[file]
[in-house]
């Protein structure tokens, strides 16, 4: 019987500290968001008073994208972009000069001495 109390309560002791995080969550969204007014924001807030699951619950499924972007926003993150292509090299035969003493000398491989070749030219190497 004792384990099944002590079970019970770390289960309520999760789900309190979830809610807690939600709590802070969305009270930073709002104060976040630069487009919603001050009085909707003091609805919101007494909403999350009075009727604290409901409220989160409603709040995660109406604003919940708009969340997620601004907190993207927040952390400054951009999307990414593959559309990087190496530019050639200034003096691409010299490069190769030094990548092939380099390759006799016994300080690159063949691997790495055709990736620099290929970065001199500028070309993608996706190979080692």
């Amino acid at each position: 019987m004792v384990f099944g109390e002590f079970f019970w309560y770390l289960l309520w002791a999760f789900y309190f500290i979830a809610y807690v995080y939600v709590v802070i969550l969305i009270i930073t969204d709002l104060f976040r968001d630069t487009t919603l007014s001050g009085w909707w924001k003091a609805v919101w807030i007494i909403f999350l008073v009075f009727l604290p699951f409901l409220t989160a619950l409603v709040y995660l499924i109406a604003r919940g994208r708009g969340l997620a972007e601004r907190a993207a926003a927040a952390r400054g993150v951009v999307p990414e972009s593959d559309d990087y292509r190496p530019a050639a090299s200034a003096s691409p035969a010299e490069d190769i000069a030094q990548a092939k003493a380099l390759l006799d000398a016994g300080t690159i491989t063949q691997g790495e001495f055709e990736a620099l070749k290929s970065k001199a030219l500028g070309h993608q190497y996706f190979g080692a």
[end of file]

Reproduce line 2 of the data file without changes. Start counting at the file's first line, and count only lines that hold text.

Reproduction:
């Protein structure tokens, strides 16, 4: 019987500290968001008073994208972009000069001495 109390309560002791995080969550969204007014924001807030699951619950499924972007926003993150292509090299035969003493000398491989070749030219190497 004792384990099944002590079970019970770390289960309520999760789900309190979830809610807690939600709590802070969305009270930073709002104060976040630069487009919603001050009085909707003091609805919101007494909403999350009075009727604290409901409220989160409603709040995660109406604003919940708009969340997620601004907190993207927040952390400054951009999307990414593959559309990087190496530019050639200034003096691409010299490069190769030094990548092939380099390759006799016994300080690159063949691997790495055709990736620099290929970065001199500028070309993608996706190979080692």